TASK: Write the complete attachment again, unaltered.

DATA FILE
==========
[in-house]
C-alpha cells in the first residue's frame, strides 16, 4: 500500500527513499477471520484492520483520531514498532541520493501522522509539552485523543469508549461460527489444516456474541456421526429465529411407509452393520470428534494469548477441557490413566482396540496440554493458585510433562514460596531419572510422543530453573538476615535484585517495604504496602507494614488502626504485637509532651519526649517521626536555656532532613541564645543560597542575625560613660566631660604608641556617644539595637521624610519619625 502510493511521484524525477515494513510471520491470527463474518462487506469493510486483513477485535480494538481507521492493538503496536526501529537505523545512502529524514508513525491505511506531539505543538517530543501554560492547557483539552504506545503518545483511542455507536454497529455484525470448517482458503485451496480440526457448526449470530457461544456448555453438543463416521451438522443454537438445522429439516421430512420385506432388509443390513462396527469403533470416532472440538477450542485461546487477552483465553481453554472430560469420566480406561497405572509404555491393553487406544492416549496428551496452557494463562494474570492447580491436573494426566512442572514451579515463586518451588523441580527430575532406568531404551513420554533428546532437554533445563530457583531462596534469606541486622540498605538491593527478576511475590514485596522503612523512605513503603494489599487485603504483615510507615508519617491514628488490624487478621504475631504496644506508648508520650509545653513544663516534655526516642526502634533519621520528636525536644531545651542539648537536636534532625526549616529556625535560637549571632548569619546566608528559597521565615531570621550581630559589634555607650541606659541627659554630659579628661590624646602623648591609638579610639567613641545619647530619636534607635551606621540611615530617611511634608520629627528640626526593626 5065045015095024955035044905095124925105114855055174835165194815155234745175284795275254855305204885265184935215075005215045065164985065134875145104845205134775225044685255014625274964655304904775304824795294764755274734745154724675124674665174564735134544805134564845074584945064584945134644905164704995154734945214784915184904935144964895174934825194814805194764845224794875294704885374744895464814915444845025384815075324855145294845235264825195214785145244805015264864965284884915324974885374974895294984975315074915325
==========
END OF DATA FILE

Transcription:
[in-house]
C-alpha cells in the first residue's frame, strides 16, 4: 500500500527513499477471520484492520483520531514498532541520493501522522509539552485523543469508549461460527489444516456474541456421526429465529411407509452393520470428534494469548477441557490413566482396540496440554493458585510433562514460596531419572510422543530453573538476615535484585517495604504496602507494614488502626504485637509532651519526649517521626536555656532532613541564645543560597542575625560613660566631660604608641556617644539595637521624610519619625 502510493511521484524525477515494513510471520491470527463474518462487506469493510486483513477485535480494538481507521492493538503496536526501529537505523545512502529524514508513525491505511506531539505543538517530543501554560492547557483539552504506545503518545483511542455507536454497529455484525470448517482458503485451496480440526457448526449470530457461544456448555453438543463416521451438522443454537438445522429439516421430512420385506432388509443390513462396527469403533470416532472440538477450542485461546487477552483465553481453554472430560469420566480406561497405572509404555491393553487406544492416549496428551496452557494463562494474570492447580491436573494426566512442572514451579515463586518451588523441580527430575532406568531404551513420554533428546532437554533445563530457583531462596534469606541486622540498605538491593527478576511475590514485596522503612523512605513503603494489599487485603504483615510507615508519617491514628488490624487478621504475631504496644506508648508520650509545653513544663516534655526516642526502634533519621520528636525536644531545651542539648537536636534532625526549616529556625535560637549571632548569619546566608528559597521565615531570621550581630559589634555607650541606659541627659554630659579628661590624646602623648591609638579610639567613641545619647530619636534607635551606621540611615530617611511634608520629627528640626526593626 5065045015095024955035044905095124925105114855055174835165194815155234745175284795275254855305204885265184935215075005215045065164985065134875145104845205134775225044685255014625274964655304904775304824795294764755274734745154724675124674665174564735134544805134564845074584945064584945134644905164704995154734945214784915184904935144964895174934825194814805194764845224794875294704885374744895464814915444845025384815075324855145294845235264825195214785145244805015264864965284884915324974885374974895294984975315074915325